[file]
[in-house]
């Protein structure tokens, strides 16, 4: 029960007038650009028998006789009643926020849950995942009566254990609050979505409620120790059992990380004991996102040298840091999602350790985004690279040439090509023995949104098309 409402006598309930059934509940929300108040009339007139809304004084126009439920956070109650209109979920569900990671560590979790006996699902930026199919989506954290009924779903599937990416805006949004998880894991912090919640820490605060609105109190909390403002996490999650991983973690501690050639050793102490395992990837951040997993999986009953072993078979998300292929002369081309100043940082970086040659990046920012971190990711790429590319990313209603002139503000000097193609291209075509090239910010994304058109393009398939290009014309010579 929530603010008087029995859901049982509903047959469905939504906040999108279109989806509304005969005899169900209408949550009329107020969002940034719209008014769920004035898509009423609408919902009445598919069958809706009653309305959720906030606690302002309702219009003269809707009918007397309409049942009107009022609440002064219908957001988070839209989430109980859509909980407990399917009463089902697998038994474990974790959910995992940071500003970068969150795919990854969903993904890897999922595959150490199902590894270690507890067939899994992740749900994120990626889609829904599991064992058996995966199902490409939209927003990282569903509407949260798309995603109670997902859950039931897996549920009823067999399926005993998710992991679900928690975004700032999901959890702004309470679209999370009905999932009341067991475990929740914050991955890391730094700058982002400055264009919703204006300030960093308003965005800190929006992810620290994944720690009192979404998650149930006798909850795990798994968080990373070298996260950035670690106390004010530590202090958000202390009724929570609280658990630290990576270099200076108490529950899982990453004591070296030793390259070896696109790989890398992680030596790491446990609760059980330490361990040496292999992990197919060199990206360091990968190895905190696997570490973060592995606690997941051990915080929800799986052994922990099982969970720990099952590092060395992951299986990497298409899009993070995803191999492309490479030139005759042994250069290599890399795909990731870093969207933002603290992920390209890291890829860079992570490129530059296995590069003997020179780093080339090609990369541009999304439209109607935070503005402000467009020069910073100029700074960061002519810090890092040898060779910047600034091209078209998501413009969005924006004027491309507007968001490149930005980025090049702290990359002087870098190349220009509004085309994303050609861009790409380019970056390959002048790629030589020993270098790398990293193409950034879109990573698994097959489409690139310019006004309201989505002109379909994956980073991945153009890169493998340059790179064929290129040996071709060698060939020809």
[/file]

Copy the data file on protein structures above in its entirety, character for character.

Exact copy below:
[in-house]
């Protein structure tokens, strides 16, 4: 029960007038650009028998006789009643926020849950995942009566254990609050979505409620120790059992990380004991996102040298840091999602350790985004690279040439090509023995949104098309 409402006598309930059934509940929300108040009339007139809304004084126009439920956070109650209109979920569900990671560590979790006996699902930026199919989506954290009924779903599937990416805006949004998880894991912090919640820490605060609105109190909390403002996490999650991983973690501690050639050793102490395992990837951040997993999986009953072993078979998300292929002369081309100043940082970086040659990046920012971190990711790429590319990313209603002139503000000097193609291209075509090239910010994304058109393009398939290009014309010579 929530603010008087029995859901049982509903047959469905939504906040999108279109989806509304005969005899169900209408949550009329107020969002940034719209008014769920004035898509009423609408919902009445598919069958809706009653309305959720906030606690302002309702219009003269809707009918007397309409049942009107009022609440002064219908957001988070839209989430109980859509909980407990399917009463089902697998038994474990974790959910995992940071500003970068969150795919990854969903993904890897999922595959150490199902590894270690507890067939899994992740749900994120990626889609829904599991064992058996995966199902490409939209927003990282569903509407949260798309995603109670997902859950039931897996549920009823067999399926005993998710992991679900928690975004700032999901959890702004309470679209999370009905999932009341067991475990929740914050991955890391730094700058982002400055264009919703204006300030960093308003965005800190929006992810620290994944720690009192979404998650149930006798909850795990798994968080990373070298996260950035670690106390004010530590202090958000202390009724929570609280658990630290990576270099200076108490529950899982990453004591070296030793390259070896696109790989890398992680030596790491446990609760059980330490361990040496292999992990197919060199990206360091990968190895905190696997570490973060592995606690997941051990915080929800799986052994922990099982969970720990099952590092060395992951299986990497298409899009993070995803191999492309490479030139005759042994250069290599890399795909990731870093969207933002603290992920390209890291890829860079992570490129530059296995590069003997020179780093080339090609990369541009999304439209109607935070503005402000467009020069910073100029700074960061002519810090890092040898060779910047600034091209078209998501413009969005924006004027491309507007968001490149930005980025090049702290990359002087870098190349220009509004085309994303050609861009790409380019970056390959002048790629030589020993270098790398990293193409950034879109990573698994097959489409690139310019006004309201989505002109379909994956980073991945153009890169493998340059790179064929290129040996071709060698060939020809």